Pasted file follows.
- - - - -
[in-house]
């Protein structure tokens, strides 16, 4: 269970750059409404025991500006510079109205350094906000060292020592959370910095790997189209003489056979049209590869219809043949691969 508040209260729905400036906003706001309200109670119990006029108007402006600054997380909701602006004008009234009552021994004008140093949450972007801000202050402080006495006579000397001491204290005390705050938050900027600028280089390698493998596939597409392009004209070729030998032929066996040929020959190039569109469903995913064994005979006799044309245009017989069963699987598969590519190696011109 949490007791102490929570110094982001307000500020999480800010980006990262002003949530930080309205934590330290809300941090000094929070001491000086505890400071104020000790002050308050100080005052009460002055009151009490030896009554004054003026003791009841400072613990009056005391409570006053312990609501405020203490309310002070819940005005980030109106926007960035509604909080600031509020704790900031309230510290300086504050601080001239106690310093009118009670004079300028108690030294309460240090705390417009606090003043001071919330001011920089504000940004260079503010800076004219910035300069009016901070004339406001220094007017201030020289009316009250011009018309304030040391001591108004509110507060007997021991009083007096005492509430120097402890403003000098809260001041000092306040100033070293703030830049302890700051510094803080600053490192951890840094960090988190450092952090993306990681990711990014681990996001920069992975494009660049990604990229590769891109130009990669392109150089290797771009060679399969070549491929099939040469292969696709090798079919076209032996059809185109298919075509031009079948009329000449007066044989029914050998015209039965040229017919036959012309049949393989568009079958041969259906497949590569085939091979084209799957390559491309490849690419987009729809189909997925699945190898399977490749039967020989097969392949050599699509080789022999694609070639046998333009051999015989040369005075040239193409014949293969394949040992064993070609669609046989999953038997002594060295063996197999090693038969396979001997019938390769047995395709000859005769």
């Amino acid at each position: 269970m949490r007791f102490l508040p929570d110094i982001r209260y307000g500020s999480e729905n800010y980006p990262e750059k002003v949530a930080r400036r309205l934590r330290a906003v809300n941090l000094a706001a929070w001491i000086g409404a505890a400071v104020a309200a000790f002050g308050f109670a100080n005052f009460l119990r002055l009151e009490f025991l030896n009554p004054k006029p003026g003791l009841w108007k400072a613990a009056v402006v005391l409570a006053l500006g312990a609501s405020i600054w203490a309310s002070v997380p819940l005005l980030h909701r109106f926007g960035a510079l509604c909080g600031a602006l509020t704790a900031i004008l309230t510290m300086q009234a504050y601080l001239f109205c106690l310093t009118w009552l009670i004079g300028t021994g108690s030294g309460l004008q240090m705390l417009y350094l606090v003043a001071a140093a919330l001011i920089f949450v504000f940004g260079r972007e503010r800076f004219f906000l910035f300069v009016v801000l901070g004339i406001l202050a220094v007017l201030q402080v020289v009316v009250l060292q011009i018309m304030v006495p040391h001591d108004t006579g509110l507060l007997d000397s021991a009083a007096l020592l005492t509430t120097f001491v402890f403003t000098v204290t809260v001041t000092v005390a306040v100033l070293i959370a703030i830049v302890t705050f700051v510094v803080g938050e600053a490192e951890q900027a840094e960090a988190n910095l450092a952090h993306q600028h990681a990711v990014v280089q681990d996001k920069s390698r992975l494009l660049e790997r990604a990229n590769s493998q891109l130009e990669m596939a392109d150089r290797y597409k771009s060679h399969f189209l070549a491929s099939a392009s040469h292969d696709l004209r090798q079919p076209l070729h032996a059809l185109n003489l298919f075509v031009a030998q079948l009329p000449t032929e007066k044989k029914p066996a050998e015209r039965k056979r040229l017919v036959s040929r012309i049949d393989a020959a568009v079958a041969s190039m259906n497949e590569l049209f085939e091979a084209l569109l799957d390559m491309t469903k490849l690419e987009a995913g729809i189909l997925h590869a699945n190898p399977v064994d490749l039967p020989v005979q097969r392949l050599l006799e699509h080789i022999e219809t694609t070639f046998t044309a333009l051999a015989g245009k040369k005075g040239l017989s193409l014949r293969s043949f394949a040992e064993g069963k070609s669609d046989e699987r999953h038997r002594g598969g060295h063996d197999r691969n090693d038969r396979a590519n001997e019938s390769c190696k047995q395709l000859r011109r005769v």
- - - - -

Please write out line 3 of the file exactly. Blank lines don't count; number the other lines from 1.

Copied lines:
């Amino acid at each position: 269970m949490r007791f102490l508040p929570d110094i982001r209260y307000g500020s999480e729905n800010y980006p990262e750059k002003v949530a930080r400036r309205l934590r330290a906003v809300n941090l000094a706001a929070w001491i000086g409404a505890a400071v104020a309200a000790f002050g308050f109670a100080n005052f009460l119990r002055l009151e009490f025991l030896n009554p004054k006029p003026g003791l009841w108007k400072a613990a009056v402006v005391l409570a006053l500006g312990a609501s405020i600054w203490a309310s002070v997380p819940l005005l980030h909701r109106f926007g960035a510079l509604c909080g600031a602006l509020t704790a900031i004008l309230t510290m300086q009234a504050y601080l001239f109205c106690l310093t009118w009552l009670i004079g300028t021994g108690s030294g309460l004008q240090m705390l417009y350094l606090v003043a001071a140093a919330l001011i920089f949450v504000f940004g260079r972007e503010r800076f004219f906000l910035f300069v009016v801000l901070g004339i406001l202050a220094v007017l201030q402080v020289v009316v009250l060292q011009i018309m304030v006495p040391h001591d108004t006579g509110l507060l007997d000397s021991a009083a007096l020592l005492t509430t120097f001491v402890f403003t000098v204290t809260v001041t000092v005390a306040v100033l070293i959370a703030i830049v302890t705050f700051v510094v803080g938050e600053a490192e951890q900027a840094e960090a988190n910095l450092a952090h993306q600028h990681a990711v990014v280089q681990d996001k920069s390698r992975l494009l660049e790997r990604a990229n590769s493998q891109l130009e990669m596939a392109d150089r290797y597409k771009s060679h399969f189209l070549a491929s099939a392009s040469h292969d696709l004209r090798q079919p076209l070729h032996a059809l185109n003489l298919f075509v031009a030998q079948l009329p000449t032929e007066k044989k029914p066996a050998e015209r039965k056979r040229l017919v036959s040929r012309i049949d393989a020959a568009v079958a041969s190039m259906n497949e590569l049209f085939e091979a084209l569109l799957d390559m491309t469903k490849l690419e987009a995913g729809i189909l997925h590869a699945n190898p399977v064994d490749l039967p020989v005979q097969r392949l050599l006799e699509h080789i022999e219809t694609t070639f046998t044309a333009l051999a015989g245009k040369k005075g040239l017989s193409l014949r293969s043949f394949a040992e064993g069963k070609s669609d046989e699987r999953h038997r002594g598969g060295h063996d197999r691969n090693d038969r396979a590519n001997e019938s390769c190696k047995q395709l000859r011109r005769v």